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Contributors to this collection, edited by Claire Potter and Renee Romano, consider the wide range of challenges the practice of contemporary history poses. These essays address sources like television and video games, the ethics of writing about living subjects, questions of privacy and copyright law, and the possibilities that new technologies offer for writing history. Doing Recent History offers guidance and insight to any researcher considering tackling the not-so-distant past. Buy the Book
- Academic Cog
- Bully Bloggers
- Center of Gravitas (GayProf)
- Chapati Mystery
- Confessions of a Community College Dean
- Constitutionally Speaking
- Corey Robin
- Crooked Timber
- Dame Eleanor Hull
- Easily Distracted
- The Edge of the American West
- Ferule & Fescue
- Joe. My. God.
- Lawyers, Guns and Money
- Legal History Blog
- Madwoman With a Laptop
- New Deal 2.0
- New Kid on the Hallway
- Nursing Clio
- Pat Griffin's LGBT Sport Blog
- Reassigned Time 2.0
- Religion in American History
- University Diaries
- We Are Respectable Negroes
- American Historical Association Blog
- Chronicle of Higher Education
- Inside Higher Ed
- Juan Cole's Informed Comment
- Ms. Magazine
- National Public Radio
- New York Times
- States of Devotion
- Ta-Nehisi Coates/ The Atlantic
- The Book (The New Republic)
- The Book Bench
- The Daily Kos
- The Nation
The Chronicle Blog Network, a digital salon sponsored by The Chronicle of Higher Education, features leading bloggers from all corners of academe. Content is not edited, solicited, or necessarily endorsed by The Chronicle. More on the Network...
Claire Potter's is the first book to look at the structural, legal, and cultural aspects of J. Edgar Hoover's war on crime in the 1930s, a New Deal campaign which forged new links between citizenship, federal policing, and the ideal of centralized government.
War on Crime reminds us of how and why our worship of violent celebrity hero G-men and gangsters came about and how we now are reaping the results.Buy the Book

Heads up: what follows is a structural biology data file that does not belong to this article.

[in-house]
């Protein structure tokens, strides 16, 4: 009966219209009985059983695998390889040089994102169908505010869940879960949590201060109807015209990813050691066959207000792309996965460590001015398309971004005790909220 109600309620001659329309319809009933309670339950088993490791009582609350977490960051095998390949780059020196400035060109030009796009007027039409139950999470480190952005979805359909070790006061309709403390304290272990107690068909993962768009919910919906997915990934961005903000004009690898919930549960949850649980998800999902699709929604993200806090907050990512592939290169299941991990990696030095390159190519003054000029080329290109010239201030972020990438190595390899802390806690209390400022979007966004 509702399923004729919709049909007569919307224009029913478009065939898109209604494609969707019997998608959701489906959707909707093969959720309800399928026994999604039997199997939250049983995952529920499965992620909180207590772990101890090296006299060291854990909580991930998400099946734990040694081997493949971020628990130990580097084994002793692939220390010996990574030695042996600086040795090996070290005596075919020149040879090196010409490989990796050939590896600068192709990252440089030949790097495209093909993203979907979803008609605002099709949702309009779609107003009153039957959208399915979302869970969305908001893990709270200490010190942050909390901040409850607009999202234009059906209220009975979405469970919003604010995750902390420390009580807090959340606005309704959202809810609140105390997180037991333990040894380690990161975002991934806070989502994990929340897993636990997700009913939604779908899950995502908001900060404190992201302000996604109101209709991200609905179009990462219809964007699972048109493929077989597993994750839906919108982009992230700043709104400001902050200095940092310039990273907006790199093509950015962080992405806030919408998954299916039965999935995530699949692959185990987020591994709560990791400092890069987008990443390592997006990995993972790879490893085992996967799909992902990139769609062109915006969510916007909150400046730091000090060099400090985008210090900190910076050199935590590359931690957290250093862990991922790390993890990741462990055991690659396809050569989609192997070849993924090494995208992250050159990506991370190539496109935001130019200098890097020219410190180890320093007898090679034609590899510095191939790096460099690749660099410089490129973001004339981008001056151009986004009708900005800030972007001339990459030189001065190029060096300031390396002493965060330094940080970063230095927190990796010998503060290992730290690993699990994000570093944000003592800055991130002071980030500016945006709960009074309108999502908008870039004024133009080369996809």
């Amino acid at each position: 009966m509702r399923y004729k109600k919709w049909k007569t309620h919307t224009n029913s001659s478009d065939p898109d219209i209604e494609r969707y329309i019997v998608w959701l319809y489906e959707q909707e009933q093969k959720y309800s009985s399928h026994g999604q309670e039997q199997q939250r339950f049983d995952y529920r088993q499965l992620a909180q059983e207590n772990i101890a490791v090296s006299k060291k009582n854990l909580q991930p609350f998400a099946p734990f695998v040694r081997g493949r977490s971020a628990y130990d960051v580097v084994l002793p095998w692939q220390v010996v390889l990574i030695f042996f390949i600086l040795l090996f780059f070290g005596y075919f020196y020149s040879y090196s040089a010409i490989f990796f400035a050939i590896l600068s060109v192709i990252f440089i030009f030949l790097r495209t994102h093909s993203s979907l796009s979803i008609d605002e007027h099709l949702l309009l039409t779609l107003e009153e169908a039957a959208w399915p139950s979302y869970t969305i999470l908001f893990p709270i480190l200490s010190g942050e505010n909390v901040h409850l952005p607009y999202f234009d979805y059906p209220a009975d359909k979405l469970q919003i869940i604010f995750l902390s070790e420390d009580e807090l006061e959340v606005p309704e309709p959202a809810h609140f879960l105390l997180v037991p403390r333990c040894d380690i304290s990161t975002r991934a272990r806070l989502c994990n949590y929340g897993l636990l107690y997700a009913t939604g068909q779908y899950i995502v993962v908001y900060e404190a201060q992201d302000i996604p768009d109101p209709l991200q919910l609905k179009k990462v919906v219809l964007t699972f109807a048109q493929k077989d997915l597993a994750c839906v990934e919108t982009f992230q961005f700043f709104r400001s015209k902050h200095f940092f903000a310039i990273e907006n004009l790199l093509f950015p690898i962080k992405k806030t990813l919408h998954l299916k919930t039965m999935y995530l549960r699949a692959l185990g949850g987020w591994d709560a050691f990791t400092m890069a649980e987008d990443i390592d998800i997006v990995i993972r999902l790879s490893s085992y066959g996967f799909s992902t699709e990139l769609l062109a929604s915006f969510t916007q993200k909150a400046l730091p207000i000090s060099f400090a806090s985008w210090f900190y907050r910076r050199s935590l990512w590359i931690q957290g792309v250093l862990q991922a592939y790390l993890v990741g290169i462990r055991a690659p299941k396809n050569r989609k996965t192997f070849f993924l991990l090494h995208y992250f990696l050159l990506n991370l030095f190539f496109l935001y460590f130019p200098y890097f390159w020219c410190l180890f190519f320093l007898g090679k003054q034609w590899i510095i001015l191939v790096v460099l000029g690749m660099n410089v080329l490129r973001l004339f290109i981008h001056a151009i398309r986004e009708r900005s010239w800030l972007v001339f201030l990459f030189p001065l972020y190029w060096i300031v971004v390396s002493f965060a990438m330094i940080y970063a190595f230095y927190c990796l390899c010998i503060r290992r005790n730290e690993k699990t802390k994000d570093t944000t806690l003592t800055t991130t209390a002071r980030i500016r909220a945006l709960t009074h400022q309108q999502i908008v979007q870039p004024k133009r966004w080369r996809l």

Category Archives: Historians Unite
March 10, 2013, 7:09 pm
To celebrate women’s history month, I have decided to tweet an historical fact about a woman, or women, every day in March. Silly? Perhaps. Fun? Why yes: I’m enjoying it enormously. Women’s history rocks.
So far, women as different as abolitionist Harriet Tubman, the Empress Josephine Bonaparte, and Svetlana Alliluyeva have appeared in the Twitter feed to the right of this post. I find these women by simply entering the date in Wikipedia’s search box: a list of events, births and deaths show up in an entry devoted to that day. Presto!
Well, not so fast.
You might be surprised to learn how very few items in these lists name women as historically significant figures. Sometimes there are three or four women named; sometimes it is only one. One day there were absolutely no women listed and I had to get creative: I picked a major civil rights event and did some newspaper research…
January 4, 2012, 11:07 am
I won’t be at this year’s American Historical Association Meeting in Chicago, but I did promise you a follow up to this post in which I addressed the ongoing discussion about the crisis in academic hiring. For those of you who don’t want to go back and read it, I made the following points:
- That the market in tenure-track history jobs went into crisis in the mid-1970s and has never recovered. And yet, as a profession we continue to organize doctoral training around a teacher-scholar model that represents an increasingly smaller fraction of what might count as professional historical labor.
- That most of us have a significant number of contemporaries who pursued alternative careers based on their historical training. Yet we continue to write and speak about this problem as if the only solution to underemployment and the proletarianization of academic labor through adjunctification…
December 19, 2011, 1:05 pm
Have you followed American Historical Association president Anthony Grafton’s serial meditation on how graduate schools might respond to a bad academic job market? A market that has, since the the 1970s, been either stagnant or getting worse? A market with whose effects the blogosphere is obsessed?
If you haven’t, you need to catch up. For “No More Plan B” (October 2011) and “Plan C” (November 2011), both co-written with Jim Grossman for the AHA newsletter Perspectives, go here and here. For an article about “Plan B” by Scott Jaschik of Inside Higher Ed (October 3 2011) go here; and for a response by graduate student Dan Alloso (UMass-Amherst) go here. (more…)